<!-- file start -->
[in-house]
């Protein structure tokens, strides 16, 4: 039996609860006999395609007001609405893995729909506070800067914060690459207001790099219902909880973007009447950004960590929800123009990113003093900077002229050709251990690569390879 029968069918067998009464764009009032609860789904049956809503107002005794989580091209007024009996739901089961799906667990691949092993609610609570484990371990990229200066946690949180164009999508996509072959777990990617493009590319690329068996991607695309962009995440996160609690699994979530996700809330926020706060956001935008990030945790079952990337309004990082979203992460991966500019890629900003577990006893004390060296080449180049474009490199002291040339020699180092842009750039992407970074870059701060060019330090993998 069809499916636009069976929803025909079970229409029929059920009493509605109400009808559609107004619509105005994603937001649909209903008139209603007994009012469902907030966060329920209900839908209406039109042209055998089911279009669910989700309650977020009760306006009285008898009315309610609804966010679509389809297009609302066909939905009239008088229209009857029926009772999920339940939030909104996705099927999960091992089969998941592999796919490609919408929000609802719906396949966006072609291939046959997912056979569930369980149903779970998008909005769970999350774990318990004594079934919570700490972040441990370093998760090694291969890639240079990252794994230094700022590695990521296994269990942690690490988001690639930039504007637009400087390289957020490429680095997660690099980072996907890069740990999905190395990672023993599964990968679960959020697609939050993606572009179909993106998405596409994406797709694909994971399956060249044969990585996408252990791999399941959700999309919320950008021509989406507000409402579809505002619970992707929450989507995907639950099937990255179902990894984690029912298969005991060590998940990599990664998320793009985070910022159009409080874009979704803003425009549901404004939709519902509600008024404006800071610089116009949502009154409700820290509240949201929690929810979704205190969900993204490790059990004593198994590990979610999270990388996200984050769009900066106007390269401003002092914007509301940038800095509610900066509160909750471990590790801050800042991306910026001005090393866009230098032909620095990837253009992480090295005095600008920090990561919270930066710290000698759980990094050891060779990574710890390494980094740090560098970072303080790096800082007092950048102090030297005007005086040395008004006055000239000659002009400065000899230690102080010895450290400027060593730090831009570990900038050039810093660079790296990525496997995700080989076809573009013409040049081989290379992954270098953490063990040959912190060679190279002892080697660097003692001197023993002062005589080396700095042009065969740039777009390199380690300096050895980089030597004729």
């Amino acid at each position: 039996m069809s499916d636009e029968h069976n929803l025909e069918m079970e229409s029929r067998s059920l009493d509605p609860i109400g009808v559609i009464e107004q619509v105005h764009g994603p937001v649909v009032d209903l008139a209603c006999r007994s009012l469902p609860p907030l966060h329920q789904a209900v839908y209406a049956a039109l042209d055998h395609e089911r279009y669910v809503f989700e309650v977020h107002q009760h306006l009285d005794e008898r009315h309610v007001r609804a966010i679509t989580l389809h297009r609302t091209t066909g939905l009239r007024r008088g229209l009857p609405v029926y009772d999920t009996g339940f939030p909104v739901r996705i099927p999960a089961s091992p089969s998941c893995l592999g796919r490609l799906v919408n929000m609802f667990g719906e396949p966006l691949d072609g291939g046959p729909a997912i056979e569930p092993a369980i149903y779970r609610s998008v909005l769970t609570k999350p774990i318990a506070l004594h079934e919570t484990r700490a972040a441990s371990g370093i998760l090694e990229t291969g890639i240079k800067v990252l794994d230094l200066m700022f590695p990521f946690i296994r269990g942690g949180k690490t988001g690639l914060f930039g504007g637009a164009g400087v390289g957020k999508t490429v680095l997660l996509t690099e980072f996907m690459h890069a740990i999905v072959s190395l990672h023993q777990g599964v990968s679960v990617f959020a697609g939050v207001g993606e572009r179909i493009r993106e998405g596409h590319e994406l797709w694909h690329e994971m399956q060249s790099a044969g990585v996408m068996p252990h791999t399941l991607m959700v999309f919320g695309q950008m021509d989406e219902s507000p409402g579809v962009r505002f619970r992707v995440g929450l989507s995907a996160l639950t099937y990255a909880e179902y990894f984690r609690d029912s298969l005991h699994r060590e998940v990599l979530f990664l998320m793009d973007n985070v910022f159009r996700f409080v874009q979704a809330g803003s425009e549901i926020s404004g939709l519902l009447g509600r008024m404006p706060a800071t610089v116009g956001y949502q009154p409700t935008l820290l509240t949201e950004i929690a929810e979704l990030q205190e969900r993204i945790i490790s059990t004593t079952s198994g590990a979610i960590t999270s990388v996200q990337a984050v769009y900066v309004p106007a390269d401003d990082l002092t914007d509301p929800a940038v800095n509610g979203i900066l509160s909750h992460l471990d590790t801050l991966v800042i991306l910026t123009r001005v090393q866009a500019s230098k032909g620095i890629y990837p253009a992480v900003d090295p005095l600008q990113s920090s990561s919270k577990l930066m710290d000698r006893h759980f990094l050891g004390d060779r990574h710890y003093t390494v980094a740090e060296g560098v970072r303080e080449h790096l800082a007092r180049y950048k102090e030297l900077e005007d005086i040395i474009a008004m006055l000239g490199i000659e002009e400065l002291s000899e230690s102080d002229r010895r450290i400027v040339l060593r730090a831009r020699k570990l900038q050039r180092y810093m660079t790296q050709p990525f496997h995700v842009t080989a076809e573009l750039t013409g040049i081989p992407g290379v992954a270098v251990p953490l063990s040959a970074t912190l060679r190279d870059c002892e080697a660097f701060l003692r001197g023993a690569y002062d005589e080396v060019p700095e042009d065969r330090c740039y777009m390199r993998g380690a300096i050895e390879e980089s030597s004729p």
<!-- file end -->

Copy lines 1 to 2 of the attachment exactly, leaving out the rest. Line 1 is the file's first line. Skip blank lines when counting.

[in-house]
């Protein structure tokens, strides 16, 4: 039996609860006999395609007001609405893995729909506070800067914060690459207001790099219902909880973007009447950004960590929800123009990113003093900077002229050709251990690569390879 029968069918067998009464764009009032609860789904049956809503107002005794989580091209007024009996739901089961799906667990691949092993609610609570484990371990990229200066946690949180164009999508996509072959777990990617493009590319690329068996991607695309962009995440996160609690699994979530996700809330926020706060956001935008990030945790079952990337309004990082979203992460991966500019890629900003577990006893004390060296080449180049474009490199002291040339020699180092842009750039992407970074870059701060060019330090993998 069809499916636009069976929803025909079970229409029929059920009493509605109400009808559609107004619509105005994603937001649909209903008139209603007994009012469902907030966060329920209900839908209406039109042209055998089911279009669910989700309650977020009760306006009285008898009315309610609804966010679509389809297009609302066909939905009239008088229209009857029926009772999920339940939030909104996705099927999960091992089969998941592999796919490609919408929000609802719906396949966006072609291939046959997912056979569930369980149903779970998008909005769970999350774990318990004594079934919570700490972040441990370093998760090694291969890639240079990252794994230094700022590695990521296994269990942690690490988001690639930039504007637009400087390289957020490429680095997660690099980072996907890069740990999905190395990672023993599964990968679960959020697609939050993606572009179909993106998405596409994406797709694909994971399956060249044969990585996408252990791999399941959700999309919320950008021509989406507000409402579809505002619970992707929450989507995907639950099937990255179902990894984690029912298969005991060590998940990599990664998320793009985070910022159009409080874009979704803003425009549901404004939709519902509600008024404006800071610089116009949502009154409700820290509240949201929690929810979704205190969900993204490790059990004593198994590990979610999270990388996200984050769009900066106007390269401003002092914007509301940038800095509610900066509160909750471990590790801050800042991306910026001005090393866009230098032909620095990837253009992480090295005095600008920090990561919270930066710290000698759980990094050891060779990574710890390494980094740090560098970072303080790096800082007092950048102090030297005007005086040395008004006055000239000659002009400065000899230690102080010895450290400027060593730090831009570990900038050039810093660079790296990525496997995700080989076809573009013409040049081989290379992954270098953490063990040959912190060679190279002892080697660097003692001197023993002062005589080396700095042009065969740039777009390199380690300096050895980089030597004729």